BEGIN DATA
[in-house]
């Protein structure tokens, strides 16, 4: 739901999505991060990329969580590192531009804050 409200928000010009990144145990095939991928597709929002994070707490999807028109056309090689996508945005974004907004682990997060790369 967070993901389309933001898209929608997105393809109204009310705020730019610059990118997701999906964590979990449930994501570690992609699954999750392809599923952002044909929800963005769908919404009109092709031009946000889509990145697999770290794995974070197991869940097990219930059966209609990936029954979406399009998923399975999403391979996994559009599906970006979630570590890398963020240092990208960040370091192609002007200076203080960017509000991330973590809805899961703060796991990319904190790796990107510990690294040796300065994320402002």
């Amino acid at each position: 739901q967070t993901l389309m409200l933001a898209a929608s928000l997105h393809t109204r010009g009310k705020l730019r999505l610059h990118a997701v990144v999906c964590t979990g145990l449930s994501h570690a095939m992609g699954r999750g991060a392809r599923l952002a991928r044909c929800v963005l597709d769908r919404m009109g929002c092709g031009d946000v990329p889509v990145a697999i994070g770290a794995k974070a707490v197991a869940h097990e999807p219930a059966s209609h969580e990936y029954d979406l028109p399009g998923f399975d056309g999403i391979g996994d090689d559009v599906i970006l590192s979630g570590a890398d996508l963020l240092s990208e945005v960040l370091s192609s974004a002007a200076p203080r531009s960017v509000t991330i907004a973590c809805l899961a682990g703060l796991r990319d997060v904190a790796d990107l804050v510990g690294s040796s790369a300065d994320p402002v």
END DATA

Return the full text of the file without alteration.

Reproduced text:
[in-house]
């Protein structure tokens, strides 16, 4: 739901999505991060990329969580590192531009804050 409200928000010009990144145990095939991928597709929002994070707490999807028109056309090689996508945005974004907004682990997060790369 967070993901389309933001898209929608997105393809109204009310705020730019610059990118997701999906964590979990449930994501570690992609699954999750392809599923952002044909929800963005769908919404009109092709031009946000889509990145697999770290794995974070197991869940097990219930059966209609990936029954979406399009998923399975999403391979996994559009599906970006979630570590890398963020240092990208960040370091192609002007200076203080960017509000991330973590809805899961703060796991990319904190790796990107510990690294040796300065994320402002």
């Amino acid at each position: 739901q967070t993901l389309m409200l933001a898209a929608s928000l997105h393809t109204r010009g009310k705020l730019r999505l610059h990118a997701v990144v999906c964590t979990g145990l449930s994501h570690a095939m992609g699954r999750g991060a392809r599923l952002a991928r044909c929800v963005l597709d769908r919404m009109g929002c092709g031009d946000v990329p889509v990145a697999i994070g770290a794995k974070a707490v197991a869940h097990e999807p219930a059966s209609h969580e990936y029954d979406l028109p399009g998923f399975d056309g999403i391979g996994d090689d559009v599906i970006l590192s979630g570590a890398d996508l963020l240092s990208e945005v960040l370091s192609s974004a002007a200076p203080r531009s960017v509000t991330i907004a973590c809805l899961a682990g703060l796991r990319d997060v904190a790796d990107l804050v510990g690294s040796s790369a300065d994320p402002v």